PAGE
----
TB: In closing up the interview, first, is there anything else that you would like to add to our conversation today?
MH: I will reiterate that I have full faith that we will be returning to theaters. We will be returning to performances of this beloved art form in the way that it was intended to be performed. I don’t think that is going anywhere. And along with it, I think we’ll start to see ways that our live acoustic art form and digital marketing and media can work more closely together than before. I think that is an interesting thing.
TB: So, what is your Netflix, Amazon Prime, or video binge recommendation?
MH: Ok, so Schitt’s Creek, Ozark, Dead to Me; those are the ones that I have made it through recently, and they are all marvelous.
TB: Well, thank you so much for your insight and thoughts.
About Michael Heaston
A well-respected artistic administrator, collaborative pianist and vocal coach, Michael Heaston has established himself as one of opera’s most important leaders, visionaries, and mentors. Artists he has developed currently enjoy major careers on the world’s most important stages. He has recently returned to The Metropolitan Opera as its newly named Artistic Administrator, where he oversees all casting and artistic planning for one of the world’s most prestigious opera houses, partnering closely with General Manager Peter Gelb and Music Director Yannick Nézet-Séguin. Before this appointment he held dual posts: Professor of Opera/Director of Opera Studies at Rice University and Music Director of the Houston Grand Opera Studio. Prior to these appointments he was the Executive Director and Acting Artistic Director of the Lindemann Young Artist Development Program at The Metropolitan Opera. He was also the Director of the Domingo-Cafritz Young Artist Program and the American Opera Initiative and served as Advisor to the Artistic Director of the Washington National Opera at The Kennedy Center for the Performing Arts.
Mr. Heaston assumed numerous roles of increasing responsibility at The Glimmerglass Festival over 11 seasons, completing his tenure in the position of Associate Artistic Director, in which he was integrally involved with all matters of artistic planning, casting, and musical administration. As part of these duties he oversaw the direction of the Young Artists Program for a decade. He spent six seasons at The Dallas Opera as Head of Music Staff and Assistant Conductor for more than 25 productions.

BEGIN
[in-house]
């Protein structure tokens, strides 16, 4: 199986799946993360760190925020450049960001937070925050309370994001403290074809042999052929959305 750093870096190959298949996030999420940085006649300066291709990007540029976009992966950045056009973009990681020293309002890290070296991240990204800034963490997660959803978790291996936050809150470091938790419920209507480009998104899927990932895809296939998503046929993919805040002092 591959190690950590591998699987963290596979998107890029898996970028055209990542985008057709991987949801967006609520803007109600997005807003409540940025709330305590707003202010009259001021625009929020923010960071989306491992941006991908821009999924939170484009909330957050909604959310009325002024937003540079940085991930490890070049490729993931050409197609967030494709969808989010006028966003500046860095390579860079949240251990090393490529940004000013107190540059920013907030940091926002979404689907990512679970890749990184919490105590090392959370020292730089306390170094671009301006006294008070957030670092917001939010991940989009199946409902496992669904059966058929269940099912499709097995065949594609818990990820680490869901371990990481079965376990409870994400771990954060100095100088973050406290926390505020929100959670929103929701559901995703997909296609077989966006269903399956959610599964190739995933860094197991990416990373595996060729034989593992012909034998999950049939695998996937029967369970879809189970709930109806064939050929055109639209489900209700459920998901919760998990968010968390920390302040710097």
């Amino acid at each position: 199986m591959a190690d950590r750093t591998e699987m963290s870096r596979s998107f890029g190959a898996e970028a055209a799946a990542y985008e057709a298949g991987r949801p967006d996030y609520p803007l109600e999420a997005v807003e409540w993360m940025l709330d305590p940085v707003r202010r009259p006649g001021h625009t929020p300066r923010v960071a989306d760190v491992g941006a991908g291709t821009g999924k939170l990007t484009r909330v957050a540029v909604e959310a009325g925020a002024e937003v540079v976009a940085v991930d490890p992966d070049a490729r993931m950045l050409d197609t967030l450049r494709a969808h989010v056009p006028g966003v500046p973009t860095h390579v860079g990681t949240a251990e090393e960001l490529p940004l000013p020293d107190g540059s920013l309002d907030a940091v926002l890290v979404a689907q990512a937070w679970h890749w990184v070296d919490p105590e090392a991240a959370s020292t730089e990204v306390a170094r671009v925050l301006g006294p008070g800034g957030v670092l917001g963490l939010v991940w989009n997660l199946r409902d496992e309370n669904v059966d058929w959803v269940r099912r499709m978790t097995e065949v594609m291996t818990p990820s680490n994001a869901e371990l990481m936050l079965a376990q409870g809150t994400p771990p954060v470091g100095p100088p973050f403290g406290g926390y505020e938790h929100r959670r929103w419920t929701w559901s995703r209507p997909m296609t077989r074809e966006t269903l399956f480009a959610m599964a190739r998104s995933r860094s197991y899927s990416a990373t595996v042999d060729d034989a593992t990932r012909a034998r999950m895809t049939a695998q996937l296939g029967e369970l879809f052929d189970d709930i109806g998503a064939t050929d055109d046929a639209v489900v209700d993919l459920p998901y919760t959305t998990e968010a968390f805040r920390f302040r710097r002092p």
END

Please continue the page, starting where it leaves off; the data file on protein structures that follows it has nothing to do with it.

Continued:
Mr. Heaston has enjoyed a wonderful concert career as well, having partnered some of today’s most important artists in recital, including Stephen Costello, Christine Goerke, Eric Owens, Ailyn Pérez, and Dolora Zajick, among many others.
A sought-after adjudicator, he has been a frequent judge for the Metropolitan Opera National Council Auditions and also served on the juries of the Marilyn Horne Song Competition at Music Academy of the West, Dallas Opera Guild Vocal Competition, Jensen Vocal Competition, Young Patronesses of the Opera Competition, Giargiari Bel Canto Competition at the Academy of Vocal Arts, NATSAA Competition Finals, McCammon Vocal Competition, DC Vocal Arts Art Song Competition and many others. Mr. Heaston is also in demand as a clinician, having served as an artist-in-residence and/or presented master classes at The Juilliard School, University of Michigan, Florida Grand Opera, Southern Methodist University, University of North Texas, Drake University, Banff Centre for the Performing Arts, Miami Summer Music Festival, University of Wisconsin-Stevens Point, Abilene Christian University and Boston Conservatory at Berklee, to name a few. An active member of OPERA America, he serves on the steering committee of the Performer Development Forum. He is also a member of the Artistic Advisory Board of The Glimmerglass Festival.